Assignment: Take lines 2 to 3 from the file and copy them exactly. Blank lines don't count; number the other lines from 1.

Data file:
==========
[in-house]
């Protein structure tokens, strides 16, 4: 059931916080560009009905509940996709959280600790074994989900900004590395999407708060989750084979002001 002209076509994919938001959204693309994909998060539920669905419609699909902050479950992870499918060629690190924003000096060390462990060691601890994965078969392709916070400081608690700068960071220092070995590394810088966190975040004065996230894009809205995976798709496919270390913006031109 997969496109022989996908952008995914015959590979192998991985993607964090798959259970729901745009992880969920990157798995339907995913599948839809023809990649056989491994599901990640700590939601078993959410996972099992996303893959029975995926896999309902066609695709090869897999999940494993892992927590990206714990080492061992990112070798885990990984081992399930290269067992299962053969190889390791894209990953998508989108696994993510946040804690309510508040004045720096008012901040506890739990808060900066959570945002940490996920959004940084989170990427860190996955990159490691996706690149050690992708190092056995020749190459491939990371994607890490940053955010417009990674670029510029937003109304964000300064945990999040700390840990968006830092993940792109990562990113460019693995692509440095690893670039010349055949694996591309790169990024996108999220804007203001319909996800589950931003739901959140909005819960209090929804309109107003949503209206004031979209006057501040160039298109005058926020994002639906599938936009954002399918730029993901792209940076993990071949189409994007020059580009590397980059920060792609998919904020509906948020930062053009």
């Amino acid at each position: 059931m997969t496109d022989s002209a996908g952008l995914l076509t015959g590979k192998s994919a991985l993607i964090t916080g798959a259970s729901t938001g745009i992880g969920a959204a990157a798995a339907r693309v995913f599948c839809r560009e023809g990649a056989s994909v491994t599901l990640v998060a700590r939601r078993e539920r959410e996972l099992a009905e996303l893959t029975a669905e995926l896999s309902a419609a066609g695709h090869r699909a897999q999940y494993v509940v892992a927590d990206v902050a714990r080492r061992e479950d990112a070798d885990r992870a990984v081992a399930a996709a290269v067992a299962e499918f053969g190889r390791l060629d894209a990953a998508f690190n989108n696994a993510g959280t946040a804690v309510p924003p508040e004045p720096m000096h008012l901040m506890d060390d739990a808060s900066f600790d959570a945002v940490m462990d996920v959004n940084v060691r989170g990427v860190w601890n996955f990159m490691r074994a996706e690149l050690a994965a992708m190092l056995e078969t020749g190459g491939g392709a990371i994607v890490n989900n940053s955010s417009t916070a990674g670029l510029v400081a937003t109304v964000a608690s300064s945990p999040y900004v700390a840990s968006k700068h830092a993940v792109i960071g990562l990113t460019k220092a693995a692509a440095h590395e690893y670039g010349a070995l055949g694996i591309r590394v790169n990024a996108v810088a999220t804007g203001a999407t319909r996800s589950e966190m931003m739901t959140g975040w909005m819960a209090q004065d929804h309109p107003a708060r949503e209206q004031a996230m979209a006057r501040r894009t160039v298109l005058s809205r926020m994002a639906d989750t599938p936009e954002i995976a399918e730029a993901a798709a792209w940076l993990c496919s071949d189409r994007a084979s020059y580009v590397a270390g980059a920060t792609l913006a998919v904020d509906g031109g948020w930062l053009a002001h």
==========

């Protein structure tokens, strides 16, 4: 059931916080560009009905509940996709959280600790074994989900900004590395999407708060989750084979002001 002209076509994919938001959204693309994909998060539920669905419609699909902050479950992870499918060629690190924003000096060390462990060691601890994965078969392709916070400081608690700068960071220092070995590394810088966190975040004065996230894009809205995976798709496919270390913006031109 997969496109022989996908952008995914015959590979192998991985993607964090798959259970729901745009992880969920990157798995339907995913599948839809023809990649056989491994599901990640700590939601078993959410996972099992996303893959029975995926896999309902066609695709090869897999999940494993892992927590990206714990080492061992990112070798885990990984081992399930290269067992299962053969190889390791894209990953998508989108696994993510946040804690309510508040004045720096008012901040506890739990808060900066959570945002940490996920959004940084989170990427860190996955990159490691996706690149050690992708190092056995020749190459491939990371994607890490940053955010417009990674670029510029937003109304964000300064945990999040700390840990968006830092993940792109990562990113460019693995692509440095690893670039010349055949694996591309790169990024996108999220804007203001319909996800589950931003739901959140909005819960209090929804309109107003949503209206004031979209006057501040160039298109005058926020994002639906599938936009954002399918730029993901792209940076993990071949189409994007020059580009590397980059920060792609998919904020509906948020930062053009």
């Amino acid at each position: 059931m997969t496109d022989s002209a996908g952008l995914l076509t015959g590979k192998s994919a991985l993607i964090t916080g798959a259970s729901t938001g745009i992880g969920a959204a990157a798995a339907r693309v995913f599948c839809r560009e023809g990649a056989s994909v491994t599901l990640v998060a700590r939601r078993e539920r959410e996972l099992a009905e996303l893959t029975a669905e995926l896999s309902a419609a066609g695709h090869r699909a897999q999940y494993v509940v892992a927590d990206v902050a714990r080492r061992e479950d990112a070798d885990r992870a990984v081992a399930a996709a290269v067992a299962e499918f053969g190889r390791l060629d894209a990953a998508f690190n989108n696994a993510g959280t946040a804690v309510p924003p508040e004045p720096m000096h008012l901040m506890d060390d739990a808060s900066f600790d959570a945002v940490m462990d996920v959004n940084v060691r989170g990427v860190w601890n996955f990159m490691r074994a996706e690149l050690a994965a992708m190092l056995e078969t020749g190459g491939g392709a990371i994607v890490n989900n940053s955010s417009t916070a990674g670029l510029v400081a937003t109304v964000a608690s300064s945990p999040y900004v700390a840990s968006k700068h830092a993940v792109i960071g990562l990113t460019k220092a693995a692509a440095h590395e690893y670039g010349a070995l055949g694996i591309r590394v790169n990024a996108v810088a999220t804007g203001a999407t319909r996800s589950e966190m931003m739901t959140g975040w909005m819960a209090q004065d929804h309109p107003a708060r949503e209206q004031a996230m979209a006057r501040r894009t160039v298109l005058s809205r926020m994002a639906d989750t599938p936009e954002i995976a399918e730029a993901a798709a792209w940076l993990c496919s071949d189409r994007a084979s020059y580009v590397a270390g980059a920060t792609l913006a998919v904020d509906g031109g948020w930062l053009a002001h």